5. Breaker Bar Operation
Place one hand behind the drive and the other on the handle. With your feet firmly on the ground, shoulder-width apart, turn the handle anti-clockwise to loosen the bolt. If possible, ensure that the socket is positioned such that you can press down on the handle since this is far easier than pulling it upwards.
Work carefully, and try to increase the pressure on the handle slowly, not in one forceful movement. This minimizes the instantaneous force on the bolt and so decreases the risk of shearing it off.
The breaker bar has no ratchet mechanism. So, you should reposition the handle to the starting point once you’ve reached the end of the available range of motion. Repeat the process until the nut is loosened.Tip Apply a penetrating oil such as WD-40 into the threads of stubborn nuts and bolts with excessive rust. Allow the oil to penetrate into the threads before you use the breaker bar.
What Can I Use If I Don’t Have a Breaker Bar?
Breaker bars are effective at loosening tight bolts and nuts because they increase the available torque with their long handles. So, if you don’t have a breaker bar, the same principle can be applied by extending the handle length on your standard socket wrench.
If you don’t have a breaker bar, use a cheater bar with a socket wrench. Here, you could place a piece of steel pipe, or pipe made from another metal, over the socket handle to extend it and use it as a breaker bar.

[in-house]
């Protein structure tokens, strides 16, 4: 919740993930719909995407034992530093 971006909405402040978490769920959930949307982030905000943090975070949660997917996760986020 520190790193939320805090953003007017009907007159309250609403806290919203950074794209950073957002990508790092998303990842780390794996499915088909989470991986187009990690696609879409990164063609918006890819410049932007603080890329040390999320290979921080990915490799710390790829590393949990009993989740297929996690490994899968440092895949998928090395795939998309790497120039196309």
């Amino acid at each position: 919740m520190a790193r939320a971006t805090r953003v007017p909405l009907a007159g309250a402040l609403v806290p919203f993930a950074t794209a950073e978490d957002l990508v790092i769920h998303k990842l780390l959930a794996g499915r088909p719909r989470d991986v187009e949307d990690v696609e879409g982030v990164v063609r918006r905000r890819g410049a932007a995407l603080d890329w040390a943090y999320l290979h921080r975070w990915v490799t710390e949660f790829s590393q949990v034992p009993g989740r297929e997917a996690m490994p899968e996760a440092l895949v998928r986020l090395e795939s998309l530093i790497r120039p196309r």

Some caution is advised, though, since standard socket wrenches aren’t designed to handle the increased torque the same way that breaker bars are. Ensure that you don’t apply too much force to your socket wrench since it could easily break under excess pressure.
If you have time to spare, it may be a good idea to apply some penetrating oil to the stubborn nut or bolt. If you leave that to do its job for a few hours, you could potentially loosen it without resorting to a cheater bar.
Another alternative to the breaker bar is to use a power tool such as an impact wrench to change your car tire.
Can You Use Impact Sockets with a Breaker Bar?
Impact sockets will work fine with breaker bars. However, impact sockets are more expensive than chrome sockets and sometimes the thicker walls may prevent them from going in tight spots.Caution: If you apply excessive force on the lever when dealing with frozen fasteners beyond recovery, usually either the fastener or the chrome socket will break. But if you use an impact socket instead of a chrome socket you have the risk of cracking the breaker bar which can be very fatal.